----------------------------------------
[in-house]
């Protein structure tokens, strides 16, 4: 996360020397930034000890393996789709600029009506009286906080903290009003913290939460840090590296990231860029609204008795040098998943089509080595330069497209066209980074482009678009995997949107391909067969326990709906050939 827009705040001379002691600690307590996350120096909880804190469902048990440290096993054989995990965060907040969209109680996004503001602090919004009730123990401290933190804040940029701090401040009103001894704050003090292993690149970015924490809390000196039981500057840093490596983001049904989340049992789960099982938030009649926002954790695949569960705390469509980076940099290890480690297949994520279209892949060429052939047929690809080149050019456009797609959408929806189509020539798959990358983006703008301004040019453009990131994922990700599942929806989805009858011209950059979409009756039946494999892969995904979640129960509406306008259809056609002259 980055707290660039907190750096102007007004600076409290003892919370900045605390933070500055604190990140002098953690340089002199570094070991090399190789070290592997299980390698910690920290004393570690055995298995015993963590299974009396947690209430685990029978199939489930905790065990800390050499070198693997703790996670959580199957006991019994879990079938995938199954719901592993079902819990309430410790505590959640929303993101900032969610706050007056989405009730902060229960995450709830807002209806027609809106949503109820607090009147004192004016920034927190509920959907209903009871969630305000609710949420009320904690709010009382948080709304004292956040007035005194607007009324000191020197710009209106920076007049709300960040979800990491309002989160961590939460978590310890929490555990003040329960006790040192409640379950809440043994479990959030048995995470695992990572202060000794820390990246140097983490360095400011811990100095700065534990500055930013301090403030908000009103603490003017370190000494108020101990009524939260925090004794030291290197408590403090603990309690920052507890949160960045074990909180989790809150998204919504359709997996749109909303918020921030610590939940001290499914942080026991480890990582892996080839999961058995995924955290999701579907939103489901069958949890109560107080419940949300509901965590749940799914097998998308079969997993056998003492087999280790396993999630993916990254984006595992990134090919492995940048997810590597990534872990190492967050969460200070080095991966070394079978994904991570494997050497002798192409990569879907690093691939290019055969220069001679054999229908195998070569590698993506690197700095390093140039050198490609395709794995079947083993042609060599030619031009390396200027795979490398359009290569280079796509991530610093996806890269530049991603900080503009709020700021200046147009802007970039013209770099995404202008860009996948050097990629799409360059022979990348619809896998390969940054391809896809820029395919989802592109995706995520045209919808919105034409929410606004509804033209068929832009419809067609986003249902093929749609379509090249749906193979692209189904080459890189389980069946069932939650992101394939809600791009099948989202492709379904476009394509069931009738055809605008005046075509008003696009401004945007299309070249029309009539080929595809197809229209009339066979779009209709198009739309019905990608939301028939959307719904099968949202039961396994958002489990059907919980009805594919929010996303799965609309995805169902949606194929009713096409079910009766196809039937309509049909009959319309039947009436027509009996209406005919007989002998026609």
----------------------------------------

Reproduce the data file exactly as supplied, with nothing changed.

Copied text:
[in-house]
């Protein structure tokens, strides 16, 4: 996360020397930034000890393996789709600029009506009286906080903290009003913290939460840090590296990231860029609204008795040098998943089509080595330069497209066209980074482009678009995997949107391909067969326990709906050939 827009705040001379002691600690307590996350120096909880804190469902048990440290096993054989995990965060907040969209109680996004503001602090919004009730123990401290933190804040940029701090401040009103001894704050003090292993690149970015924490809390000196039981500057840093490596983001049904989340049992789960099982938030009649926002954790695949569960705390469509980076940099290890480690297949994520279209892949060429052939047929690809080149050019456009797609959408929806189509020539798959990358983006703008301004040019453009990131994922990700599942929806989805009858011209950059979409009756039946494999892969995904979640129960509406306008259809056609002259 980055707290660039907190750096102007007004600076409290003892919370900045605390933070500055604190990140002098953690340089002199570094070991090399190789070290592997299980390698910690920290004393570690055995298995015993963590299974009396947690209430685990029978199939489930905790065990800390050499070198693997703790996670959580199957006991019994879990079938995938199954719901592993079902819990309430410790505590959640929303993101900032969610706050007056989405009730902060229960995450709830807002209806027609809106949503109820607090009147004192004016920034927190509920959907209903009871969630305000609710949420009320904690709010009382948080709304004292956040007035005194607007009324000191020197710009209106920076007049709300960040979800990491309002989160961590939460978590310890929490555990003040329960006790040192409640379950809440043994479990959030048995995470695992990572202060000794820390990246140097983490360095400011811990100095700065534990500055930013301090403030908000009103603490003017370190000494108020101990009524939260925090004794030291290197408590403090603990309690920052507890949160960045074990909180989790809150998204919504359709997996749109909303918020921030610590939940001290499914942080026991480890990582892996080839999961058995995924955290999701579907939103489901069958949890109560107080419940949300509901965590749940799914097998998308079969997993056998003492087999280790396993999630993916990254984006595992990134090919492995940048997810590597990534872990190492967050969460200070080095991966070394079978994904991570494997050497002798192409990569879907690093691939290019055969220069001679054999229908195998070569590698993506690197700095390093140039050198490609395709794995079947083993042609060599030619031009390396200027795979490398359009290569280079796509991530610093996806890269530049991603900080503009709020700021200046147009802007970039013209770099995404202008860009996948050097990629799409360059022979990348619809896998390969940054391809896809820029395919989802592109995706995520045209919808919105034409929410606004509804033209068929832009419809067609986003249902093929749609379509090249749906193979692209189904080459890189389980069946069932939650992101394939809600791009099948989202492709379904476009394509069931009738055809605008005046075509008003696009401004945007299309070249029309009539080929595809197809229209009339066979779009209709198009739309019905990608939301028939959307719904099968949202039961396994958002489990059907919980009805594919929010996303799965609309995805169902949606194929009713096409079910009766196809039937309509049909009959319309039947009436027509009996209406005919007989002998026609």